Finney’s first regular meetings were held at Evans Mills, Oneida County, New York. The people praised his sermons, but for two or three weeks no one decided for Christ. Then Finney urged all who were willing to accept Christ to rise to their feet and all who were willing to reject him to remain on their seats. This was very unusual in those days, and made the people so angry that they were almost ready to mob Finney. Next day he spent the day in fasting and prayer, and in the evening preached with such unction and power that a great conviction of sin swept over the people. All night long they were sending for him to come and pray with them. Even hardened atheists were brought to Christ.
He continued to preach the gospel, with increasing power and results, visiting many of the leading cities of America and Great Britain. Sometimes the power of God was so manifest in his meetings that almost the entire audience fell on their knees in prayer or were prostrated on the floor. When in the pulpit he sometimes felt almost lifted off his feet by the power of the Spirit of God. Some persons believe that the moral work of the Holy Spirit is not accompanied by any physical manifestations; but both in Bible times and in Finney’s meetings remarkable physical manifestations seemed to accompany the moral work of the Holy Spirit when the moral work was deep and powerful. At times, when Finney was speaking, the power of the Spirit seemed to descend like a cloud of glory upon him. Often a hallowed calm, noticeable even to the unsaved, seemed to settle down upon cities where he was holding meetings. Sinners were often brought under conviction of sin almost as soon as they entered these cities.
Finney seemed so anointed with the Holy Spirit that people were often brought under conviction of sin just by looking at him. When holding meetings at Utica, New York, he visited a large factory there and was looking at the machinery. At the sight of him one of the operatives, and then another, and then another broke down and wept under a sense of their sins, and finally so many were sobbing and weeping that the machinery had to be stopped while Finney pointed them to Christ.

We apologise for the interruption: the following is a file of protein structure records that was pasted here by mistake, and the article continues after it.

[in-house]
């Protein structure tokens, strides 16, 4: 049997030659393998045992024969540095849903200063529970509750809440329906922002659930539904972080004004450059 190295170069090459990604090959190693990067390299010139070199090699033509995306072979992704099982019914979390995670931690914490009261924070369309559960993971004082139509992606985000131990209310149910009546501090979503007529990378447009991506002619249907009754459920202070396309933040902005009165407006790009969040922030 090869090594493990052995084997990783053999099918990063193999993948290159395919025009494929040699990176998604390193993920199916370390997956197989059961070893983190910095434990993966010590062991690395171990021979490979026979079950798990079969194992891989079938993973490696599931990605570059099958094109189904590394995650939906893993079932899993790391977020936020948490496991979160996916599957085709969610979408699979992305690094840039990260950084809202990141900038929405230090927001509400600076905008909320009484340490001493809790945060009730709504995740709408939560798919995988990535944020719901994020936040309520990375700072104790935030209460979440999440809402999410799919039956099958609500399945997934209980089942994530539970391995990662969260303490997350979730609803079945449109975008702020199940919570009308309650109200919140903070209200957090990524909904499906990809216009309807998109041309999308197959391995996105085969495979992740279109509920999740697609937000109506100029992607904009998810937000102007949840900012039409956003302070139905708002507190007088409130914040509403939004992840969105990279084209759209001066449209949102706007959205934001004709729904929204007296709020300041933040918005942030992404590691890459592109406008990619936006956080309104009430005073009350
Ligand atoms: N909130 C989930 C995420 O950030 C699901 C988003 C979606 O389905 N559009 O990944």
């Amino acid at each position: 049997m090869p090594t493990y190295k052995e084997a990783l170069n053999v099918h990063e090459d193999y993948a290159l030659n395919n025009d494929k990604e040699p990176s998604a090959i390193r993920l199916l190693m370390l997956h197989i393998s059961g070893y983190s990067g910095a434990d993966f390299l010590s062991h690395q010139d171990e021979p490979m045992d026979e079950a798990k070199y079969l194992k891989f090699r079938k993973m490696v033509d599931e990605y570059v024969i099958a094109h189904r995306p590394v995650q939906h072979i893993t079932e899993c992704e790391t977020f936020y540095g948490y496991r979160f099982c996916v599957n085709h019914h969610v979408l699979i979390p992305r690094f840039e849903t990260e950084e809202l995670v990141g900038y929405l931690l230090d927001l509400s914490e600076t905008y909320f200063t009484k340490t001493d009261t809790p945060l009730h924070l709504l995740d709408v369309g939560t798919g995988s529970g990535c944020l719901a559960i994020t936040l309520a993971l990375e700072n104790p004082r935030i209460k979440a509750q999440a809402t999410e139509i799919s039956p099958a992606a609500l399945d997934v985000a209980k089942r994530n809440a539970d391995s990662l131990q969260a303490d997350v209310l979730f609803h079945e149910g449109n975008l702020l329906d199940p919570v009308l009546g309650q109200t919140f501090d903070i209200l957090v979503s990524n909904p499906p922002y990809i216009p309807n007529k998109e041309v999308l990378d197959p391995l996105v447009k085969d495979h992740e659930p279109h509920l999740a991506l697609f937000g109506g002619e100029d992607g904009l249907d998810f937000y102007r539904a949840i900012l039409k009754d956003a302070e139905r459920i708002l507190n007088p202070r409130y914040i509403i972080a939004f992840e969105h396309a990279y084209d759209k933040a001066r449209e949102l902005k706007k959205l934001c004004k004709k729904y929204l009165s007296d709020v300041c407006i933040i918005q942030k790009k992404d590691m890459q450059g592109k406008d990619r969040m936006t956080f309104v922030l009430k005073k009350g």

At a country place named Sodom, in the state of New York, Finney gave one address in which he described the condition of Sodom before God destroyed it. “I had not spoken in this strain more than a quarter of an hour,” says he, “when an awful solemnity seemed to settle upon them; the congregation began to fall from their seats in every direction, and cried for mercy. If I had had a sword in each hand, I could not have cut them down as fast as they fell. Nearly the whole congregation were either on their knees or prostrate, I should think, in less than two minutes from the first shock that fell upon them. Every one prayed who was able to speak at all.” Similar scenes were witnessed in many other places.
In London, England, between 1,500 and 2,000 persons were seeking salvation in one day in Finney’s meetings. Enormous numbers inquired the way of salvation in his meetings in New York, Boston, Rochester, and many other important cities of America. The great revival of 1858-1859, one of the greatest revivals in the world’s history, was the direct result of his meetings. “That was the greatest work of God, and the greatest revival of religion the world has ever seen,” says Dr. Lyman Beecher. It is estimated that six hundred thousand persons were brought to Christ in this revival.
In 1833 Finney became a Congregationalist, and later a President of Oberlin College, Ohio. The great object in founding this college was to train students for the ministry. The remainder of Finney’s time was divided between his work at Oberlin and holding meetings in different parts of the country.
Finney’s writings have had an enormous circulation and have greatly influenced the religious life of the world. This is especially true of his “Autobiography,” his “Lectures on Revivals,” “Lectures to Professing Christians,” and his “Systematic Theology.” These books have all had a worldwide circulation.
Finney continued to preach and to lecture to the students at Oberlin until two weeks before he was eighty-three years of age, when he was called up higher to enjoy the reward of those who have “turned many to righteousness.”